As the weather warms up, it's hard to resist the urge to break out the truest sign of summer: flip-flops.  Here's why you should reserve your flip-flops only for the beach, pool, spa, and shared showers, according to Dr. Jackie Sutera, DPM, a podiatrist and spokesperson for the American Podiatric Medical Association.

1. They expose your feet to bacteria, viral, and fungal infections. With wearing of flip flops, your feet get particularly filthy and they're likely covered in some nasty things likes Staphylococcus, or Streptococcus  or worse.  Athletes foot fungus and the virus that causes warts also find your feet a lovely place to reside.

2. They slow you down. An Auburn University study found that flip-flop wearers take smaller steps than people who wear sneakers.

3. They make you extra clumsy. Those short strides you take when you wear flip-flops? They increase your risk of tripping (or being trampled in a crowd).

4. They destroy your heels. Because your heels hit the ground with more force when there's nothing but a thin piece of foam separating your foot from the ground, walking in flip-flops accentuates the heel-strike impact, which could end up causing pain — especially if you stand or walk in them for extended periods of time.

5. They can cause blisters. When a thin strap between your 1st and 2nd toe is the only thing that holds your shoe on, that strap rubs up against your skin every time you take a step. This can cause irritation and blisters. When blisters pop, you're left with an open wound that makes you more vulnerable to the germs you pick up anytime your foot is exposed.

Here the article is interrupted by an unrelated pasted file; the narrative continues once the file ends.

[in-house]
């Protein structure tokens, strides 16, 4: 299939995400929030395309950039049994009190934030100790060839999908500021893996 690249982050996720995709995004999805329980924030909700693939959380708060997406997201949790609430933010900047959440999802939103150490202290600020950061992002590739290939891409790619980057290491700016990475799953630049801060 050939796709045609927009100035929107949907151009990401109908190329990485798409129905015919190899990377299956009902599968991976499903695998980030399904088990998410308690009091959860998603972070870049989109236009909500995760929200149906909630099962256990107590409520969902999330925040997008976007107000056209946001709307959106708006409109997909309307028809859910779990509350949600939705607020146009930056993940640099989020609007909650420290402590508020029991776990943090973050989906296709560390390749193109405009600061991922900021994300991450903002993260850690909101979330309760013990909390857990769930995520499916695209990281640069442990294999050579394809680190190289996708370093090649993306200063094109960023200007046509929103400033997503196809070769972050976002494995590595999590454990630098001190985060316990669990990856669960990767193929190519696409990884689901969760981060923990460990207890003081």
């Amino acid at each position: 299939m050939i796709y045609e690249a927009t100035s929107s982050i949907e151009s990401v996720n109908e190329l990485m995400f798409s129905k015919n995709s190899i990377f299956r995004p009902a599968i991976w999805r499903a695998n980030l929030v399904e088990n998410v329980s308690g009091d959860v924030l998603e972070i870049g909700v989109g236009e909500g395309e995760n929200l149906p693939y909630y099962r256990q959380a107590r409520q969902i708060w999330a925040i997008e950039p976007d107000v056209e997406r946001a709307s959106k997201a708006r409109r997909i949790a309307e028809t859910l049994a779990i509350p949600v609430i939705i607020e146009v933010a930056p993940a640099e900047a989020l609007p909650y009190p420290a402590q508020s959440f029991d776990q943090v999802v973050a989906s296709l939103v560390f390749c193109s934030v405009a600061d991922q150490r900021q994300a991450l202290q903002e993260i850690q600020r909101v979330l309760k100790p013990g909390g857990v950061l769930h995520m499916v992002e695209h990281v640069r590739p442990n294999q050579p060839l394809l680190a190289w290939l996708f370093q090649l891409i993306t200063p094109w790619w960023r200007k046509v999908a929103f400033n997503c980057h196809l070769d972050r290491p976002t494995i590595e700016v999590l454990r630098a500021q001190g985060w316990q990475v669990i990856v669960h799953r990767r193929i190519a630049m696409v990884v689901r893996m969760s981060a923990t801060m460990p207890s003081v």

6. They can permanently damage your toes.  When you wear flip-flops, your toes need to work extra hard to grip the shoe and keep it on your foot, which can cause hammertoes over time (when the knuckles of your toes stick up). If you want to avoid stiffness, pain, and potentially, surgery, stick with  sandals with a thick strap at the midfoot, and one that goes behind your ankle.

7. They mess with your posture. Any super-flat shoe that doesn't bend like your foot does when you walk barefoot alters your biomechanics and can affect your  posture.

8. They can cause shooting pains. People with flat feet need arch support to keep their knees, hips, and back aligned. In a flat shoe, there's none of that, so your joints have to compensate. This can cause overuse injuries all the way up, including Achilles tendonitis, plantar heel pain, and pinched nerves in the back.

9. They can aggravate bunions. Because your toes have to work so hard to keep flip-flops on your feet, over-gripping can aggravate people with unsightly and painful bunions, a bump at the big toe joint. Not good.

10. They could be made of toxic materials. Plastic straps may be made of latex, which many people are allergic to, or plastic that contains BPA, a toxin linked to various cancers. Do you really want your toes to get all up in that? Opt for sandals with fabric or leather straps, because natural materials tend to be safer.

Still feel like such a flip-flop day? (Didn't think so.)

July 17, 2014